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Boast Tennis Brand Relaunches With E-Commerce

The Eighties label Boast, popular with the country-club set, is making a comeback this fall.

Boast, the Eighties tennis brand popular with the country-club set, is making a comeback this fall.

The label, best known for its polo shirts bearing a Japanese maple-leaf logo, was acquired by partners John Dowling and Alexander Tiger, who launched an e-commerce site last month at BoastUSA.com. The duo tapped Partners & Spade to help revitalize the brand and its imagery, as well as develop the Web site.

Boast was founded in 1973 by Bill St. John, a Cornell graduate who was the tennis pro at the Greenwich, Conn., Field Club at the time. He started the company to offer an American alternative to European tennis brands like Lacoste and Fred Perry. Boast had its heyday in the Reagan era, when it was sold in specialty stores and pro shops and was favored in preppy pockets of New England; Washington, D.C.; South Carolina, and Texas. (George W. Bush was known to wear the label.)

In the late Eighties, St. John withdrew the brand from retail distribution and refocused the business as a private label supplier to about 1,500 country-club shops, with its headquarters and warehouse operations in Palm Beach, Fla.

“I came across the brand as a kid at tennis camp,” recalled Dowling. “My mom put me in Lacoste and the older kids were wearing Boast, so of course I wanted to wear Boast also.”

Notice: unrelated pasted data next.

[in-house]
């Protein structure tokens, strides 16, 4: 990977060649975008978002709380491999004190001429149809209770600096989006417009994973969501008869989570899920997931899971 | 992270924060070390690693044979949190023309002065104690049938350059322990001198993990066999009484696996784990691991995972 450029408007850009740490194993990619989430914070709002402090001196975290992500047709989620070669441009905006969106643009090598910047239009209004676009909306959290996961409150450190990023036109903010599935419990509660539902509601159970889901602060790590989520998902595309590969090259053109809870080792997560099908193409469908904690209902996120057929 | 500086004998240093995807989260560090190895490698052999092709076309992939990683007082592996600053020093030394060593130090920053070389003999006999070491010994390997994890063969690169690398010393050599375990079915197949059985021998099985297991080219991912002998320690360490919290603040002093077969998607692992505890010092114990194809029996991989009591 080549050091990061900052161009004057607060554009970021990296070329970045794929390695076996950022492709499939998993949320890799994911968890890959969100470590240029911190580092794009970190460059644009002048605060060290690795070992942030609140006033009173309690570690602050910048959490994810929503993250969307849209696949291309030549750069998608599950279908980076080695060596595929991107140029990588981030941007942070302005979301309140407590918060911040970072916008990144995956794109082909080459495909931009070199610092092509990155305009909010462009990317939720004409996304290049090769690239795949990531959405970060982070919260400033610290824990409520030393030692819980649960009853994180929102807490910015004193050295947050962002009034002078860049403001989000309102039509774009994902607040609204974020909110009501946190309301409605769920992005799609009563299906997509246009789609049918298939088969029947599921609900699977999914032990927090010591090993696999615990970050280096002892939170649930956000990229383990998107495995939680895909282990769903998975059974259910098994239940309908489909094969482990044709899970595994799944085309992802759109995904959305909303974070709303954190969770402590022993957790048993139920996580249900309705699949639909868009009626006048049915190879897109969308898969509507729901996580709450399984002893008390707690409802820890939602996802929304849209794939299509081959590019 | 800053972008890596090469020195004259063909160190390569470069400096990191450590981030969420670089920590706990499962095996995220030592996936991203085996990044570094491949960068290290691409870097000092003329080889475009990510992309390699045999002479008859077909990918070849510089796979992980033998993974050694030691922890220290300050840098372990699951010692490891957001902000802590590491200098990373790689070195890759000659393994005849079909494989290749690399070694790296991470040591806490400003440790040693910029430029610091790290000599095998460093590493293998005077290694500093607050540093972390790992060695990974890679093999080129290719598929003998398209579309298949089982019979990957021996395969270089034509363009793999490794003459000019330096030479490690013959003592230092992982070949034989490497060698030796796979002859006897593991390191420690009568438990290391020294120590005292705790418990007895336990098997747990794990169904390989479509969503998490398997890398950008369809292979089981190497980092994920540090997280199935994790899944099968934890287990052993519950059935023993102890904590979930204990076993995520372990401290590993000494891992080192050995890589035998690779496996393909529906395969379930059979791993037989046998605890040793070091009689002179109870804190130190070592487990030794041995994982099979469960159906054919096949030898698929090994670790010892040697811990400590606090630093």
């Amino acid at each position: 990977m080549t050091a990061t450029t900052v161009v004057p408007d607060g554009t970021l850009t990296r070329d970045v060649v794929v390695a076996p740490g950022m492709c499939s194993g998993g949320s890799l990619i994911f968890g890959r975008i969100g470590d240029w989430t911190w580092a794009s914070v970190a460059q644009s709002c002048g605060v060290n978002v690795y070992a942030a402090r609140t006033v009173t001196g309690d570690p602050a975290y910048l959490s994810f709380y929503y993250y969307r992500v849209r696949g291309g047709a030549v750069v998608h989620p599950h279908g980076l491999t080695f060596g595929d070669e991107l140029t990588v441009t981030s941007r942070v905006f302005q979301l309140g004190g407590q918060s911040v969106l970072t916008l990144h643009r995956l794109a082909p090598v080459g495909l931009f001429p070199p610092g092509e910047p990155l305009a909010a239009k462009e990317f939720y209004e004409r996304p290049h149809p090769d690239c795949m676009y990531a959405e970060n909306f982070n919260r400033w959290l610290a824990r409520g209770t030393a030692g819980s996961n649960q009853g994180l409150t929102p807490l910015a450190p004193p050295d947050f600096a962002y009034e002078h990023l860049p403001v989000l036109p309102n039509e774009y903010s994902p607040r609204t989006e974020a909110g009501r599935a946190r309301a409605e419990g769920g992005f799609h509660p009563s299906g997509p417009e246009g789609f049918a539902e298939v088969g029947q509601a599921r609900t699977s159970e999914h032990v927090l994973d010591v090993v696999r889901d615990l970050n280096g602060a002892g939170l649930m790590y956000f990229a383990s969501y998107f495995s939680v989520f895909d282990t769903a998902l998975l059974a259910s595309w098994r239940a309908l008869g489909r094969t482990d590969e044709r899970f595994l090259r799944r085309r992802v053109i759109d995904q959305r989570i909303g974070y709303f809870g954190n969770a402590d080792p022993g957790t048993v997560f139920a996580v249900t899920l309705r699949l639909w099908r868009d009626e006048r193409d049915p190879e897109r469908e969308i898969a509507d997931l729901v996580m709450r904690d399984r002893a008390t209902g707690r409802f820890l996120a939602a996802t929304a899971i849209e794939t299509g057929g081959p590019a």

Dowling, an editor of television commercials, and Tiger, an attorney, are friends from high school and lifelong fans of the brand. Realizing that Boast was no longer available at retail, the duo tracked St. John down and offered to revive the label. A group of about 15 small investors is helping to finance the effort.

St. John remains a minority partner in the business and will continue to oversee the private label category while Dowling and Tiger head up the branded-apparel push.

This first season, the classic pique logo polo is available in 11 solid colors, a pinstripe style in four colors and a tipped version in five colors. Each retails for $68 on the Web site, along with a limited-edition navy blazer, which carries a $1,200 price tag. Shorts will be available in the spring.

The partners are aiming to expand distribution to pro shops and specialty retailers in coming months.

Andy Spade, a cofounder of Partners & Spade, is working with the Boast team on its rebranding. A look book and the Web site imagery was shot with a group of Spade’s friends at his Napa Valley property and a nearby winery, using props like his vintage 1973 3 series BMW.

“I knew the brand growing up in Kansas City. The spirit of the brand is a bit Seventies off-kilter country club—William Hurt in ‘The Big Chill’,” explained Spade. “It’s for people who grab a gin and tonic after a game of mixed doubles. There’s an element of nostalgia to it.”